SHAPE Involve and Engage: The exhibition on Birmingham’s number eleven bus route inspiring passengers to reimagine their daily commute
29 Nov 2023
Professor Kathryn Moore and Dr Alex Albans, recipients of the British Academy’s SHAPE Involve and Engage award for public engagement, share the inspiration behind their project ‘Number 11: Know Your Place’, and its role in inspiring people to understand their own stories by exploring the relationship between Birmingham, its rich history, diverse culture, identity and landscape. The new funding scheme offers exciting opportunities for humanities and social sciences researchers to seek innovative new ways to engage with the public.
For our project Number 11: Know Your Place, we (the West Midlands National Park Lab) have partnered with the Library of Birmingham to map an exhibition of artefacts and narratives along the locally iconic number 11 bus route. The SHAPE Involve and Engage funding will help pay for street portraiture of people and places along the route and an exhibition at the Library of Birmingham to juxtapose contemporary images with archive material. Facilitating an exciting collaboration with Birmingham’s celebrity historian Professor Carl Chinn, the project will link our research on the city’s landscape with historical stories of its diverse communities.
Kathryn first encountered the 27-mile route on her daily commute to Birmingham City University’s previous campus, and we are both fascinated by the West Midlands’ diverse terrain, its immense, rolling landscape and many distinct urban communities. Through the bus route, narrative, exhibition and feedback from the public, we will explore how the environment plays an important role in shaping our cultural identity, regional pride and sense of belonging.
Birmingham’s Number 11 bus route, the longest urban circular route in Europe, winds past places such as Cadbury’s famous Bournville Village and Sarehole Mill – widely recognised as the inspiration for JRR Tolkien’s Middle Earth. The route is a daily commute for thousands of people and our research question looks at how it has become so much more. This project will spark a dialogue with Birmingham’s passengers about appreciation for the everyday landscape that is so often taken for granted. Working with Stan's Cafe Theatre company (another of our partners), the photographer – Ming de Nasty – will speak to people waiting at the bus stop and ask if she can take their photograph in situ, on the street. We will provide the photography subject with a signpost to hold signalling the place to which our research relates.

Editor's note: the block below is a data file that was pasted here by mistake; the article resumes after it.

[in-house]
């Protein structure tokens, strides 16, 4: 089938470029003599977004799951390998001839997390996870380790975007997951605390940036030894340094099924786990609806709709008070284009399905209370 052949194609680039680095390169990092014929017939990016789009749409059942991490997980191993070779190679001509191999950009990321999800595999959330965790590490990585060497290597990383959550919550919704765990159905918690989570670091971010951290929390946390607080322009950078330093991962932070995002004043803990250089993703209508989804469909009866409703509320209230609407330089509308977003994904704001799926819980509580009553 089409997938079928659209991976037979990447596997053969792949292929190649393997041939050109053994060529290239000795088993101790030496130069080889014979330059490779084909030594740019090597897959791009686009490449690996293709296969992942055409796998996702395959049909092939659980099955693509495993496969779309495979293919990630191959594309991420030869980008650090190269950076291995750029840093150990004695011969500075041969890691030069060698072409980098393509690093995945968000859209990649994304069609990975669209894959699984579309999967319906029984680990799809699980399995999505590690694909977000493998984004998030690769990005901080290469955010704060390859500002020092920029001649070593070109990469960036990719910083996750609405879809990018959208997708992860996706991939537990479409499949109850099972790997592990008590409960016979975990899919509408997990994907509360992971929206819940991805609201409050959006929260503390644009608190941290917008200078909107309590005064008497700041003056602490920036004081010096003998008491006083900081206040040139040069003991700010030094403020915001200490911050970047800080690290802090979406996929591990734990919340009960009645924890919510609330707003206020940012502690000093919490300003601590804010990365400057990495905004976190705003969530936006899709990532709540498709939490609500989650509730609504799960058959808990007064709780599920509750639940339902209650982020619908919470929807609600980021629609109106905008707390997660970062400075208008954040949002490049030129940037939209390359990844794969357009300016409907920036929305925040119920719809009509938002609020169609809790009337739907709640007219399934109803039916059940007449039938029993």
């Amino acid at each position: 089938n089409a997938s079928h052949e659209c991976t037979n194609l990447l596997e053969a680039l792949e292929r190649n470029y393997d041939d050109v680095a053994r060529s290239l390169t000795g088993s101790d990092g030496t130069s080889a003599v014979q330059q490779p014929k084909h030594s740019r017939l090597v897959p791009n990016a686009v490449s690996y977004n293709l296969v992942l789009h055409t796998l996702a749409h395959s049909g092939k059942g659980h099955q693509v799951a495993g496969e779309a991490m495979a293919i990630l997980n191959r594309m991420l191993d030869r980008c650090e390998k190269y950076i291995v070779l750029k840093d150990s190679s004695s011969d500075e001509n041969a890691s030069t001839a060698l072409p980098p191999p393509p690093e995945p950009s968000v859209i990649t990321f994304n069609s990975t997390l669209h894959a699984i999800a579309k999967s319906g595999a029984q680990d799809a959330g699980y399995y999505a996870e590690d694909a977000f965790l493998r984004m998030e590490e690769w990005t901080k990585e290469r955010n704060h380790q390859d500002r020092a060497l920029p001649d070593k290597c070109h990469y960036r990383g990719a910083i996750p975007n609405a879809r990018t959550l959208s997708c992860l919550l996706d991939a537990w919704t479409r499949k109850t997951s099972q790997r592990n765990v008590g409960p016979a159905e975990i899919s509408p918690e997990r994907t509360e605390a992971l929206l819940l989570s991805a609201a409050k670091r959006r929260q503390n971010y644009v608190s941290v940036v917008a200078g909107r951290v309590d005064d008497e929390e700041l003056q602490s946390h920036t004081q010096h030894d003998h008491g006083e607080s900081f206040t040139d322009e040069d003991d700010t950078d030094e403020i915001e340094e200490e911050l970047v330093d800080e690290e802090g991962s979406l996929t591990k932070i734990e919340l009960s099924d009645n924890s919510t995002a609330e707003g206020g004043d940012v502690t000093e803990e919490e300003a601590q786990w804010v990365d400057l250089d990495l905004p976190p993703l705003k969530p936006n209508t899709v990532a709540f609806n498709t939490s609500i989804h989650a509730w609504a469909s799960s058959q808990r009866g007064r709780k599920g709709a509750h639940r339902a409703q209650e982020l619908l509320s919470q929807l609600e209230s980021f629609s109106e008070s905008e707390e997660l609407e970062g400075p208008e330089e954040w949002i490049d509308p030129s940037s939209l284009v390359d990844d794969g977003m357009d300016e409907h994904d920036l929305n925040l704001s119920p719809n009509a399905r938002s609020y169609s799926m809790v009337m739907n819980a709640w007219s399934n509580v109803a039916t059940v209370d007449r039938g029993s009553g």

We hope that the experience of the curated bus journey and accompanying narrative, supported by the exhibition of portraits, artefacts and maps, will help awaken and strengthen the connection passengers have in relationship to their home and landscape and help locate their own stories in the context of Birmingham’s wider history and the lives of others who have lived and worked in the city over generations.
Our research shows that around the world, in matters of urban development and planning, the significance of landscape is too often ignored, putting the very fabric of our identity under threat. The West Midlands was the birthplace of the Industrial Revolution but today is one of the most neglected regions of the UK, with 34.5% of local areas in the most socio-economically deprived in the country. With this funding, the collaboration between the West Midlands National Park Lab and the Library of Birmingham will help showcase the power of the everyday landscape, by encouraging people to view it as a life-sustaining resource that must be cared for and celebrated.
As part of a long-term strategy for change, the West Midlands National Park is reimagining landscape as the foundation of society and the basic infrastructure upon which we depend. This opens up a wealth of possibilities and new ways of understanding the potential of our region, and is an approach that is applicable globally. With perseverance, determination and with buy-in from decision makers and local communities, it is proving to be a powerful way to help improve communities’ wellbeing and resilience. Here in the West Midlands, this approach is helping to raise ambitions, challenge perceptions and create a healthier, safer, and more inclusive region, embracing all communities from its most urban to most rural places. The number 11 bus route is a vital part of this transformation in ways beyond our imagination!
Councillor Saima Suleman of Birmingham City Council, Cabinet Member for Digital, Culture, Heritage and Tourism said:
“The iconic number 11 bus route is deep-rooted in the city’s fabric and it is fantastic that it will be celebrated thanks to the British Academy and Birmingham City University. The 27-mile route, the longest in Europe, covers a remarkable breadth of Birmingham’s physical and cultural landscapes.
“The new artwork installed at key points on the bus route and an exhibition at the Library of Birmingham will undoubtedly provide residents and visitors with fascinating glimpses into the diverse stories that make Birmingham’s neighbourhoods and communities so vibrant and distinctive.”